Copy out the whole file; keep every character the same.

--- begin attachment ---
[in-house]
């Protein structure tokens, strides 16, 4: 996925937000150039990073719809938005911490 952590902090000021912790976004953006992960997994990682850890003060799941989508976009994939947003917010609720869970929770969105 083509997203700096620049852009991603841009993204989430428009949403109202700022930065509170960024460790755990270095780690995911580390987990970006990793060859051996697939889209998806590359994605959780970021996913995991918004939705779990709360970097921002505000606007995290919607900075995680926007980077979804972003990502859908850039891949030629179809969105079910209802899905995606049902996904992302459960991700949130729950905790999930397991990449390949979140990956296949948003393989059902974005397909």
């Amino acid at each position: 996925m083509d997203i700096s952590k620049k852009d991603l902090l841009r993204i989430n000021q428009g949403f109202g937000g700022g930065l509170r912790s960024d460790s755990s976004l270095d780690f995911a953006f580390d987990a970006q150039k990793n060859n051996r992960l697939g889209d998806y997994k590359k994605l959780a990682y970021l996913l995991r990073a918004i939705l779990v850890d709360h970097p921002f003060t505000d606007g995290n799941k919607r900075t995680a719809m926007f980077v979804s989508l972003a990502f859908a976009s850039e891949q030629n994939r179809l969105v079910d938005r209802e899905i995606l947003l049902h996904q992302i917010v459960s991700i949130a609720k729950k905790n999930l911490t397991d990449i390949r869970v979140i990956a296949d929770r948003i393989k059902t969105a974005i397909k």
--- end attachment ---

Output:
[in-house]
């Protein structure tokens, strides 16, 4: 996925937000150039990073719809938005911490 952590902090000021912790976004953006992960997994990682850890003060799941989508976009994939947003917010609720869970929770969105 083509997203700096620049852009991603841009993204989430428009949403109202700022930065509170960024460790755990270095780690995911580390987990970006990793060859051996697939889209998806590359994605959780970021996913995991918004939705779990709360970097921002505000606007995290919607900075995680926007980077979804972003990502859908850039891949030629179809969105079910209802899905995606049902996904992302459960991700949130729950905790999930397991990449390949979140990956296949948003393989059902974005397909």
């Amino acid at each position: 996925m083509d997203i700096s952590k620049k852009d991603l902090l841009r993204i989430n000021q428009g949403f109202g937000g700022g930065l509170r912790s960024d460790s755990s976004l270095d780690f995911a953006f580390d987990a970006q150039k990793n060859n051996r992960l697939g889209d998806y997994k590359k994605l959780a990682y970021l996913l995991r990073a918004i939705l779990v850890d709360h970097p921002f003060t505000d606007g995290n799941k919607r900075t995680a719809m926007f980077v979804s989508l972003a990502f859908a976009s850039e891949q030629n994939r179809l969105v079910d938005r209802e899905i995606l947003l049902h996904q992302i917010v459960s991700i949130a609720k729950k905790n999930l911490t397991d990449i390949r869970v979140i990956a296949d929770r948003i393989k059902t969105a974005i397909k």